More compensation needed for the devastating effects of asbestos

Dianne McKay writes movingly of her father’s asbestos-related disease and need for compensation to be extended to women with mesothelioma.

 

It is February in Glasgow, and through the window of the relatives room I can see the cathedral. All lit up against the dark night sky, its beauty for a moment replaces the sadness in my heart. Just a stone’s throw away, my precious dad is ‘sleeping’.

This is the sleep partly induced by the syringe driver which has morphine in it. It is connected to my dad and it is necessary because what is important now is that he suffers no more.

Who would have thought that at fifteen years of age his fate was already sealed? An apprentice electrician on the shipyards, just a boy who loved both playing football and watching it.

My dad would in days to come talk about his fellow workers, who would play football with pieces of asbestos. They were blissfully unaware of the dangers. He would become quite angry as he recalled that once the dangers of asbestos had been realised, he was told if symptoms did not show in the twenty years since exposure he would be clear. It was sixty-five years later it reared its ugly head.

As my dad was told after an admission to hospital, he had indeed been affected by asbestos. He was thought to have pleural mesothelioma. Initially when I heard my dad’s probable diagnosis I thought about the other men and women who came into contact with asbestos on the shipyards. For some perhaps a trade they wanted to do, but for many others a job taken because of the need for work, a job for people who didn’t get a lot of chances in life. My dad had wanted to be a journalist. If he had had the chance to do that would he have met the same fate?

In my career as a nurse I had looked after people with cancers; this cancer, however, I had little knowledge of. I remember talking to a junior doctor on my dad’s ward at Glasgow Royal Infirmary and explaining that it seemed to me that this was a disease people just didn’t talk about. It is too horrific.

Those were dark days, and as a family we tried to support each other. The specialist nurse from the palliative care team was supporting my dad and the rest of us nearly every day of his last hospital admission. I often found myself wondering how she coped with her job. I left nursing two years ago for personal reasons and there was much talk with regard to the lack of compassion of staff in the NHS around that time. If we expect nursing staff to do a good job and not suffer from ‘burnout’, they should have a level of pay that allows them to have a life outside their work. By that I mean being able to eat, pay rent, perhaps even having an interest outside of work. We were shown compassion many a time by the majority of staff. Porters, domestics, nurses, auxiliaries and a very sympathetic consultant. He met with us and made us feel he had time to answer our many questions and even though the news he had to deliver to us was bad, he still managed to support us.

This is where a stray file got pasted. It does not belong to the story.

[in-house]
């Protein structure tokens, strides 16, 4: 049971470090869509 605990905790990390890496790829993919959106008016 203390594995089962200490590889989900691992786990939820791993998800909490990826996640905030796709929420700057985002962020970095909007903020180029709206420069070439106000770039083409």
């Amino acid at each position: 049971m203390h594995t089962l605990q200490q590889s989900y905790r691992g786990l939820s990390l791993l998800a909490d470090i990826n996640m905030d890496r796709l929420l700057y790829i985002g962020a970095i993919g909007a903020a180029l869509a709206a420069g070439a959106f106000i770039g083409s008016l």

There was talk of getting my dad home, but he had taken a turn for the worse and that looked impossible. When my dad was discharged home in October, the mesothelioma specialist nurse had tried to get him to speak to Marie Curie nurses who would be involved in caring for him. Even though he had supported the charity for many years he felt that this was a signal that his time was up and he wasn’t ready for that. He finally agreed to them coming to see him just days before his last hospital admission. Alas, he was admitted to hospital one Monday and they were due to visit that Thursday. It was not to be.

At one point we were asked what we thought about my dad being transferred to a hospice. I have never been in a hospice but I have heard a little about them. As a family we all agreed that the nursing care would be no different, and as all his current nursing staff knew my dad we felt to move him would not be in his best interests. So his last days were spent in a single room in Glasgow Royal Infirmary.

Much as we had hoped to have my dad back home, I wonder if as a family we would have coped. The nursing care that he needed, and the strain that would have been put on our mum, who has her own health issues, I fear would have been too great. To the families who manage to do this for their loved one, I absolutely salute you. My dad was a very proud man and I was allowed to be his daughter, not his nurse, and I know that is what he would have wanted.

In the Accident and Emergency department on a previous admission, when I asked for the nurse to help him to use a urinal, I honestly thought that I must have grown horns by the way she looked at me. For the dying, in the end, I believe comfort is the most important thing, but we must strive equally to preserve dignity.

My dad was a man who believed in equality and fairness. Recently there have been moves to compensate women with mesothelioma. In doing the simple task of washing their partner’s, dad’s or uncle’s overalls they have been exposed to asbestos fibres and suffered this disease. Surely these women must be compensated?